Guy Verhofstadt, the European Parliament’s chief Brexit negotiator, today confirmed that the EU will offer British citizens the chance to individually opt-in and remain EU citizens, as a proposal in its Brexit negotiations. Luxembourg MEP Charles Goerens, who originally tabled the proposals in the form of an amendment to the EU treaty, said the proposals could be part of a new European Parliament resolution on Brexit in early 2017. The proposal to offer “associate EU citizenship” to UK nationals was originally going to take place via an EU treaty change. However Mr Goerens has said this will take too long, and the proposals have now been fast-tracked to the negotiating table by Mr Verhofstadt. Under the new proposals, UK nationals could, for a fee, safeguard their EU rights, including to keep free movement to live and work across the EU, by acquiring associate EU citizenship. The proposals could also help to safeguard the rights and ease of UK nationals living and working across EU borders.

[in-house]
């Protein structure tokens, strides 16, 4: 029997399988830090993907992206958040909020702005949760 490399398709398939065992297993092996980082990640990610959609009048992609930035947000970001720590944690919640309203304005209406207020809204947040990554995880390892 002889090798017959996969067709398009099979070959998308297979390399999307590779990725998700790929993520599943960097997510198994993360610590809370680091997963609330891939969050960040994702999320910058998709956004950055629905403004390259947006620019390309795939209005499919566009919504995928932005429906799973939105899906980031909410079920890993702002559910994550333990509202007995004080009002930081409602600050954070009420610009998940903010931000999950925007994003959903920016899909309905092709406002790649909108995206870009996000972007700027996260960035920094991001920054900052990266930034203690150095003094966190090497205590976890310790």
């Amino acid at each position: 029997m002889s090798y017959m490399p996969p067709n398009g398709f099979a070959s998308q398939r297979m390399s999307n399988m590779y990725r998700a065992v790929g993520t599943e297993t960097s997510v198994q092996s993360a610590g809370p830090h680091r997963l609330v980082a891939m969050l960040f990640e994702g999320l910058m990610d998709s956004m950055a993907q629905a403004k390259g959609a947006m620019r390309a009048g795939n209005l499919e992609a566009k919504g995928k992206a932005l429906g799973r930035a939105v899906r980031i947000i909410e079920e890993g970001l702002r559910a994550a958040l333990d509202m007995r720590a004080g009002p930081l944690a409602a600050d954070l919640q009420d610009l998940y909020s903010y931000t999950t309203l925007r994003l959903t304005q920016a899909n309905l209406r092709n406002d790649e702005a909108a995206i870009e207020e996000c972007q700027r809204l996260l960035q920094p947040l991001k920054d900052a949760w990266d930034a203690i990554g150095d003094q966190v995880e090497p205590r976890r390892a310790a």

Whilst the European Parliament will have a significant voice in the Brexit negotiations once the UK triggers Article 50 in March 2017, it is the European Commission which will handle the Brexit details. In addition, each EU member state’s national parliament will have to vote on the final deal. Mr Verhofstadt told the European Parliament’s Committee that “It is an important amendment that has captured the imagination and hopes of many of the 48 per cent of Brits that have voted to remain in the EU”. Liberal Democrat MEP Catherine Bearder responded to the announcement as a “glimmer of hope for the millions of British people devastated by the referendum result” and said it shows there remains a large amount of goodwill towards Britain.